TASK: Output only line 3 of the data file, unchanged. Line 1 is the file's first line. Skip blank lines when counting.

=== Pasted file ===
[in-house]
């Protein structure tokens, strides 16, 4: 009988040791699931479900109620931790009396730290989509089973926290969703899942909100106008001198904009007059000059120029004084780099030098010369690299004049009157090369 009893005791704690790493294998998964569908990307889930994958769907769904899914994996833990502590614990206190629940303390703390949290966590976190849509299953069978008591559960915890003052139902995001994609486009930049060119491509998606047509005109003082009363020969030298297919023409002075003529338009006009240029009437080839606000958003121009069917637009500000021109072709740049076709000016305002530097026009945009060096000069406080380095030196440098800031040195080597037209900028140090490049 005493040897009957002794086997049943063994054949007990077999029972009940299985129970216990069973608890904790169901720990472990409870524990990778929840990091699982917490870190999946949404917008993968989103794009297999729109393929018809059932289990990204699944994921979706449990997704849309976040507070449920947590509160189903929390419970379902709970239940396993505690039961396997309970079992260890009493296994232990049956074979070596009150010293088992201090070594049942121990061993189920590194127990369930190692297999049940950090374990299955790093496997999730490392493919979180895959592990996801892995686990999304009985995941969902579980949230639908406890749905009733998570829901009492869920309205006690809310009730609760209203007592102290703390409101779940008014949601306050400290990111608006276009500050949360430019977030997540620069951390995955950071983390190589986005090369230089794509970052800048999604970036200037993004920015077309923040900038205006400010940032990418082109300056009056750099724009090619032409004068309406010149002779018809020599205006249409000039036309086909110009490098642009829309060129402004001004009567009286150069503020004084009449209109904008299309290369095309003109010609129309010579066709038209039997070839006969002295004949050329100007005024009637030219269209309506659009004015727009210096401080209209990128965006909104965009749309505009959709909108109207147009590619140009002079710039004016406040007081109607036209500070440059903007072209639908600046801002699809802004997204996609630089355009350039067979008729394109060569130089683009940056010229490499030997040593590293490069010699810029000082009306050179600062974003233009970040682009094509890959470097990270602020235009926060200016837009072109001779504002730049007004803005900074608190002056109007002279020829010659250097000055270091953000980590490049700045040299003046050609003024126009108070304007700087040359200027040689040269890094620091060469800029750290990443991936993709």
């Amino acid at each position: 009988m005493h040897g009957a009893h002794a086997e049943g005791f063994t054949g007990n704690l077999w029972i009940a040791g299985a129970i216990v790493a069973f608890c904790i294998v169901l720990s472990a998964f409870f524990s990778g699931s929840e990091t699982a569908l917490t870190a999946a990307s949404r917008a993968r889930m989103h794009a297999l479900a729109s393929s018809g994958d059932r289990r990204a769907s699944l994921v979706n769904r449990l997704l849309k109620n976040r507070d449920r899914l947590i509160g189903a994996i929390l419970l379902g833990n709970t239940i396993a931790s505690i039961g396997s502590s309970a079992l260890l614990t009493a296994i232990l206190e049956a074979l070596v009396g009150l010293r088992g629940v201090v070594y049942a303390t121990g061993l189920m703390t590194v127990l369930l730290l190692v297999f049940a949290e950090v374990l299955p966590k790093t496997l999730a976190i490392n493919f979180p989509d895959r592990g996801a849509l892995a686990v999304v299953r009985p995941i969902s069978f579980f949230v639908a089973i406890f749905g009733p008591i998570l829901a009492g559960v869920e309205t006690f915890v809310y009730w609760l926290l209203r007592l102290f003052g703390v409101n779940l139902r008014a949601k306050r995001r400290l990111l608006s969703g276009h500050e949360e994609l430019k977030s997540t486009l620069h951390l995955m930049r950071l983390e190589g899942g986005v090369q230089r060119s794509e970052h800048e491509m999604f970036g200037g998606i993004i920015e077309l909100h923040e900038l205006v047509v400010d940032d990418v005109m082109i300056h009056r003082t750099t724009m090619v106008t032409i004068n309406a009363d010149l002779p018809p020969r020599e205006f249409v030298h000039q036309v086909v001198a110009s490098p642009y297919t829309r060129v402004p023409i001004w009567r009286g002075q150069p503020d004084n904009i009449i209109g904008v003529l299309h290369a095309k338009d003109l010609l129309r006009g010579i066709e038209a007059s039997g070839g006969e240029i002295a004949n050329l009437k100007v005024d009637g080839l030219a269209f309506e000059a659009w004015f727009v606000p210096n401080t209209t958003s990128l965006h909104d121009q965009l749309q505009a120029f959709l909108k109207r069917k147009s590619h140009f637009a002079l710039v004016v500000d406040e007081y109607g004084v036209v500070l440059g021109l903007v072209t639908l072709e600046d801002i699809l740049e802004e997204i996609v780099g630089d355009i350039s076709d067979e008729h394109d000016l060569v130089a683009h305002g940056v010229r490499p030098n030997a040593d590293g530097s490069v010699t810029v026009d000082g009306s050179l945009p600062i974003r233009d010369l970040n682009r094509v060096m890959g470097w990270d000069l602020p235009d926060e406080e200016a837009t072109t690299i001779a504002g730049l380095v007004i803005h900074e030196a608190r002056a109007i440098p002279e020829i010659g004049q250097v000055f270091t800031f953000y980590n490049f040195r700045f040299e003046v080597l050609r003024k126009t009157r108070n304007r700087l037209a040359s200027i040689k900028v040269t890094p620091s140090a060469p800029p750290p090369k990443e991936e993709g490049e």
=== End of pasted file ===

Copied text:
């Amino acid at each position: 009988m005493h040897g009957a009893h002794a086997e049943g005791f063994t054949g007990n704690l077999w029972i009940a040791g299985a129970i216990v790493a069973f608890c904790i294998v169901l720990s472990a998964f409870f524990s990778g699931s929840e990091t699982a569908l917490t870190a999946a990307s949404r917008a993968r889930m989103h794009a297999l479900a729109s393929s018809g994958d059932r289990r990204a769907s699944l994921v979706n769904r449990l997704l849309k109620n976040r507070d449920r899914l947590i509160g189903a994996i929390l419970l379902g833990n709970t239940i396993a931790s505690i039961g396997s502590s309970a079992l260890l614990t009493a296994i232990l206190e049956a074979l070596v009396g009150l010293r088992g629940v201090v070594y049942a303390t121990g061993l189920m703390t590194v127990l369930l730290l190692v297999f049940a949290e950090v374990l299955p966590k790093t496997l999730a976190i490392n493919f979180p989509d895959r592990g996801a849509l892995a686990v999304v299953r009985p995941i969902s069978f579980f949230v639908a089973i406890f749905g009733p008591i998570l829901a009492g559960v869920e309205t006690f915890v809310y009730w609760l926290l209203r007592l102290f003052g703390v409101n779940l139902r008014a949601k306050r995001r400290l990111l608006s969703g276009h500050e949360e994609l430019k977030s997540t486009l620069h951390l995955m930049r950071l983390e190589g899942g986005v090369q230089r060119s794509e970052h800048e491509m999604f970036g200037g998606i993004i920015e077309l909100h923040e900038l205006v047509v400010d940032d990418v005109m082109i300056h009056r003082t750099t724009m090619v106008t032409i004068n309406a009363d010149l002779p018809p020969r020599e205006f249409v030298h000039q036309v086909v001198a110009s490098p642009y297919t829309r060129v402004p023409i001004w009567r009286g002075q150069p503020d004084n904009i009449i209109g904008v003529l299309h290369a095309k338009d003109l010609l129309r006009g010579i066709e038209a007059s039997g070839g006969e240029i002295a004949n050329l009437k100007v005024d009637g080839l030219a269209f309506e000059a659009w004015f727009v606000p210096n401080t209209t958003s990128l965006h909104d121009q965009l749309q505009a120029f959709l909108k109207r069917k147009s590619h140009f637009a002079l710039v004016v500000d406040e007081y109607g004084v036209v500070l440059g021109l903007v072209t639908l072709e600046d801002i699809l740049e802004e997204i996609v780099g630089d355009i350039s076709d067979e008729h394109d000016l060569v130089a683009h305002g940056v010229r490499p030098n030997a040593d590293g530097s490069v010699t810029v026009d000082g009306s050179l945009p600062i974003r233009d010369l970040n682009r094509v060096m890959g470097w990270d000069l602020p235009d926060e406080e200016a837009t072109t690299i001779a504002g730049l380095v007004i803005h900074e030196a608190r002056a109007i440098p002279e020829i010659g004049q250097v000055f270091t800031f953000y980590n490049f040195r700045f040299e003046v080597l050609r003024k126009t009157r108070n304007r700087l037209a040359s200027i040689k900028v040269t890094p620091s140090a060469p800029p750290p090369k990443e991936e993709g490049e």